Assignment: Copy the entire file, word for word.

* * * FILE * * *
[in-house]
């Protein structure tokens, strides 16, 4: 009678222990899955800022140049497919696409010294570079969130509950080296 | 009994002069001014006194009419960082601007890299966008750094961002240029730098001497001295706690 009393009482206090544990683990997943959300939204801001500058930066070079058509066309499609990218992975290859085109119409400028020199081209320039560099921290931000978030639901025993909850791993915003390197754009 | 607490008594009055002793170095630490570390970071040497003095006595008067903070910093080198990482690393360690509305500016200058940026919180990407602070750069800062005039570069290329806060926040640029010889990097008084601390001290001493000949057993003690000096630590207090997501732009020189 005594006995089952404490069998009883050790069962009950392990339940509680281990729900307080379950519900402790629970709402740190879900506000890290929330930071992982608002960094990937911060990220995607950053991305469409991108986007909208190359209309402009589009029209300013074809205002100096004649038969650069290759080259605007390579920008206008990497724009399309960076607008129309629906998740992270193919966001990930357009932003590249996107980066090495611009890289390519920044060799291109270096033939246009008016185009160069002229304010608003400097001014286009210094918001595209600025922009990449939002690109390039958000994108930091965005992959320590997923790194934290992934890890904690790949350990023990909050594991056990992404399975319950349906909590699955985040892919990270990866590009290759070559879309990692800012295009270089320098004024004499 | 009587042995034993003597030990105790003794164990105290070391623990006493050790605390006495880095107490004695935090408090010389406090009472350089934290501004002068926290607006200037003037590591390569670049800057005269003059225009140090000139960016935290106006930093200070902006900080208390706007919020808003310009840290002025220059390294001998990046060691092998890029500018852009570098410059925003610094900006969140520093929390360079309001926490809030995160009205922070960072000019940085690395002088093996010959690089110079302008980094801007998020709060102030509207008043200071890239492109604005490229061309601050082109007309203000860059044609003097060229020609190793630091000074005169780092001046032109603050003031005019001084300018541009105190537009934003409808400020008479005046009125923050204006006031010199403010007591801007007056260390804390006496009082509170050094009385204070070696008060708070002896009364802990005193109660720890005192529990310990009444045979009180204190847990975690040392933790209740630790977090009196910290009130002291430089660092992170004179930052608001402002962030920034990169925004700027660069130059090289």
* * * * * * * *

[in-house]
């Protein structure tokens, strides 16, 4: 009678222990899955800022140049497919696409010294570079969130509950080296 | 009994002069001014006194009419960082601007890299966008750094961002240029730098001497001295706690 009393009482206090544990683990997943959300939204801001500058930066070079058509066309499609990218992975290859085109119409400028020199081209320039560099921290931000978030639901025993909850791993915003390197754009 | 607490008594009055002793170095630490570390970071040497003095006595008067903070910093080198990482690393360690509305500016200058940026919180990407602070750069800062005039570069290329806060926040640029010889990097008084601390001290001493000949057993003690000096630590207090997501732009020189 005594006995089952404490069998009883050790069962009950392990339940509680281990729900307080379950519900402790629970709402740190879900506000890290929330930071992982608002960094990937911060990220995607950053991305469409991108986007909208190359209309402009589009029209300013074809205002100096004649038969650069290759080259605007390579920008206008990497724009399309960076607008129309629906998740992270193919966001990930357009932003590249996107980066090495611009890289390519920044060799291109270096033939246009008016185009160069002229304010608003400097001014286009210094918001595209600025922009990449939002690109390039958000994108930091965005992959320590997923790194934290992934890890904690790949350990023990909050594991056990992404399975319950349906909590699955985040892919990270990866590009290759070559879309990692800012295009270089320098004024004499 | 009587042995034993003597030990105790003794164990105290070391623990006493050790605390006495880095107490004695935090408090010389406090009472350089934290501004002068926290607006200037003037590591390569670049800057005269003059225009140090000139960016935290106006930093200070902006900080208390706007919020808003310009840290002025220059390294001998990046060691092998890029500018852009570098410059925003610094900006969140520093929390360079309001926490809030995160009205922070960072000019940085690395002088093996010959690089110079302008980094801007998020709060102030509207008043200071890239492109604005490229061309601050082109007309203000860059044609003097060229020609190793630091000074005169780092001046032109603050003031005019001084300018541009105190537009934003409808400020008479005046009125923050204006006031010199403010007591801007007056260390804390006496009082509170050094009385204070070696008060708070002896009364802990005193109660720890005192529990310990009444045979009180204190847990975690040392933790209740630790977090009196910290009130002291430089660092992170004179930052608001402002962030920034990169925004700027660069130059090289």